26th February 2013 by Thomas
I will be talking at 2 events in the near future, in both occasions, it will be about crowd funding and Kickstarter. While this probably comprises less than 2% of my time, I think it makes feel event organizers that much more comfortable in inviting me talk about the topic.
I am not selling anything to the audience and I have no agenda when I come as a speaker. It makes me scratch the itch, so we are all winning in the end.
So, what’s cooking?
4th February 2013 by Thomas
We are very happy to announce that we have released our first market report directly available on the website. This is a very specialised report as we looked into client-based MMORPGs specifically, with a deeper look on how they perform in the largest countries of the region (UK, France, Germany, Spain, Italy and Poland).
16th January 2013 by Thomas
Kickstarter launched in the UK a bit more than 2 months ago, I wanted to have a look at the initial set of data. That data sample is quite small still, projects usually run for 30 days, so you only really have 2 months and half (kinda – see below) to look at, but still, it seemed interesting to check the early days.
I also want to point out that the data collected was done differently this time. I have gone away from the manual collection of data and now run a fairly simple script to collect my info. This is still limited to successful projects only, but there is no lower limit on the amount those projects have raised as opposed to the $10 000 I had set before (I still think there is a point in excluding the small projects for my purpose in the analysis I am doing, but here, this is very useful). Read the rest of this entry »
7th January 2013 by Thomas
It is that time again where we wish you all the best for the coming year. 2013 is holding a lot of promise for ICO Partners, some of which we should be able to discuss soon, others that are still in early stages, and all of them quite exciting. Anyone whom I ran into last month probably knows from my raving rants at the time it was taking, but we have finally moved into our new offices. We have roughly doubled the size of the space we were in, as well as improved our autonomy. The offices are still in Brighton and very close to the train station for that matter. The details have been updated on the Contact Us page, but here they are again, for good measure: ICO Partners Office 6, 10 Fleet Street Brighton BN1 4ZE United Kingdom More news from us very soon, but meanwhile…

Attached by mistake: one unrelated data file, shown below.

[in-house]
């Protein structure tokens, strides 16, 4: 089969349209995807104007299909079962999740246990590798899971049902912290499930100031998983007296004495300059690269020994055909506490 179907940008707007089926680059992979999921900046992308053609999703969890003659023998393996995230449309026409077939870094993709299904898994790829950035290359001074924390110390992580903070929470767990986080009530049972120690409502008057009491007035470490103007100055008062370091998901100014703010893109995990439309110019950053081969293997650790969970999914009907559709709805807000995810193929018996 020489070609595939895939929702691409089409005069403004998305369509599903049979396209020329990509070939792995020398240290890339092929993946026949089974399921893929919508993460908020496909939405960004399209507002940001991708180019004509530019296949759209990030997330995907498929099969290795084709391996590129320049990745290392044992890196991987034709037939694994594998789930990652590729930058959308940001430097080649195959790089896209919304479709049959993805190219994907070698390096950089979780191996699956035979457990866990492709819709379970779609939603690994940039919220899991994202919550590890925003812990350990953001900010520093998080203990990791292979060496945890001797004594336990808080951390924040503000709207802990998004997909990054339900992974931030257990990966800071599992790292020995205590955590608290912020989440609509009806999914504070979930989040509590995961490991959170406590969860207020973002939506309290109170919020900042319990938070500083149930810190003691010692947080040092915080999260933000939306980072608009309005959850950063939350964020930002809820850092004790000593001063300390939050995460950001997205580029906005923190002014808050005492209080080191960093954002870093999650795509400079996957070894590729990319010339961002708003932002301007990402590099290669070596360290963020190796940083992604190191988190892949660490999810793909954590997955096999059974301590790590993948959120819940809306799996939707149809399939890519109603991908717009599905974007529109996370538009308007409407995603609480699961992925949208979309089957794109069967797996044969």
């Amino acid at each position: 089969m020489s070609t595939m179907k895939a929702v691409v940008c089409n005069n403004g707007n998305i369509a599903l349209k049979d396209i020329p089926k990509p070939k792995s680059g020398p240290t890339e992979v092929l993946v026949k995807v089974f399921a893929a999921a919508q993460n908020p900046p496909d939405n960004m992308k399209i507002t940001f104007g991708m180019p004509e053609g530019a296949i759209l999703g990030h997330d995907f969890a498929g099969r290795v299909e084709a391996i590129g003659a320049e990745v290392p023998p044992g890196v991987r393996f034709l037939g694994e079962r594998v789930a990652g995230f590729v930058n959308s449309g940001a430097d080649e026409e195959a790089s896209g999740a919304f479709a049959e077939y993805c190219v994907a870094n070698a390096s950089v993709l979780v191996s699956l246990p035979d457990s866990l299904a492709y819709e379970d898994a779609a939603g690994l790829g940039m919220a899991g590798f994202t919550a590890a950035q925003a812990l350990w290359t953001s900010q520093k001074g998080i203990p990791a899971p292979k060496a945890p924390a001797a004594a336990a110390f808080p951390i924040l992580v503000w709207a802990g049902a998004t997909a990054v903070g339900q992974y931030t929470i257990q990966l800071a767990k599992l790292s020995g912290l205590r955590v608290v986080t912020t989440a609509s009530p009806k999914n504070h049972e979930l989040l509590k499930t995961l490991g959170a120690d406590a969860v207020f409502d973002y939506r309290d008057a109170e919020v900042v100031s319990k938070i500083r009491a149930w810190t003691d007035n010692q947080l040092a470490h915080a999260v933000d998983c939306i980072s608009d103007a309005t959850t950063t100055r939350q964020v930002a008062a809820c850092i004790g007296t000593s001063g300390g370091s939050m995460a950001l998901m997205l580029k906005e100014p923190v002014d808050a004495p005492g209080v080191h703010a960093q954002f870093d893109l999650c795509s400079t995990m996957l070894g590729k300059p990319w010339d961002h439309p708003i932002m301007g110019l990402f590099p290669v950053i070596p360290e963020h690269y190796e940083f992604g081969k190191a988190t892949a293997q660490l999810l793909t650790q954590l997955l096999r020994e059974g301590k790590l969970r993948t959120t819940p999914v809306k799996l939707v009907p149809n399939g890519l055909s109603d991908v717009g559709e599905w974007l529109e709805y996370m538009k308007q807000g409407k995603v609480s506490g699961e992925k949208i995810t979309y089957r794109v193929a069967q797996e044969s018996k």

OUR BEST WISHES FOR 2013!!!
14th December 2012 by Thomas
In preparation for this week’s panel at Evolve, I refreshed the data collected on the successful Kickstarter Video Games projects. We decided at the last minute to focus more on projects stories rather than talking about data on the platform, but as the work was done, and it was 3 months since the last time I had a look, now is the perfect opportunity for a blog post on this. Read the rest of this entry »
27th November 2012 by Thomas
The year is not just over yet and I will be attending a couple of events before the holiday break. You are very welcome to join and say hi if you are at the events.
Game Connection Europe
The event starts tomorrow, in Paris, and I will be contributing to two panels there:
- I will be moderating a panel on marketing entitled New vs Old – What does Video Game Marketing Look Like Now? where we will discuss what has changed in today’s marketing, and what didn’t change. It’s on Thursday at 3pm. Link
- On Thursday as well, at 5pm, I am one the two panelists invited to talk about… big surprise… Kickstarter! The panel, creatively named Funding Your Game with Kickstarter, is moderated by Kickstarter’s Cindy Au and my co-panelist is Stainless’ Matt Edmund. I suppose he will be talking about Carmaggeddon and I will be sharing my experience from the Strike Suit Zero campaign. Link
On the 11th of December in London, I will be on the Kickstarter panel taking place at 5pm. This should be a very different discussion, more focused on the potential of that platform as well as its risks and shortcomings, as the title implies: Kickstarter : Industry Game Changer or Flash in the Pan? Surprisingly, I think I am the “pro-Kickstarter” component of that panel. Link
21st November 2012 by Thomas
First of all, you can find a summary of the event over at Thisisgame: http://www.thisisgame.com/en/2012/11/19/gstar2012-wrap-up
As highlighted in the article, the most impressive change from last year’s event was the very strong switch to mobile that Korea is operating. So, of course, there were still many online games present, but having probably around 50% of the B2C showfloor taken by mobile publishers was very impressive (and think about it, how much space is usually taken by mobile games at other shows?).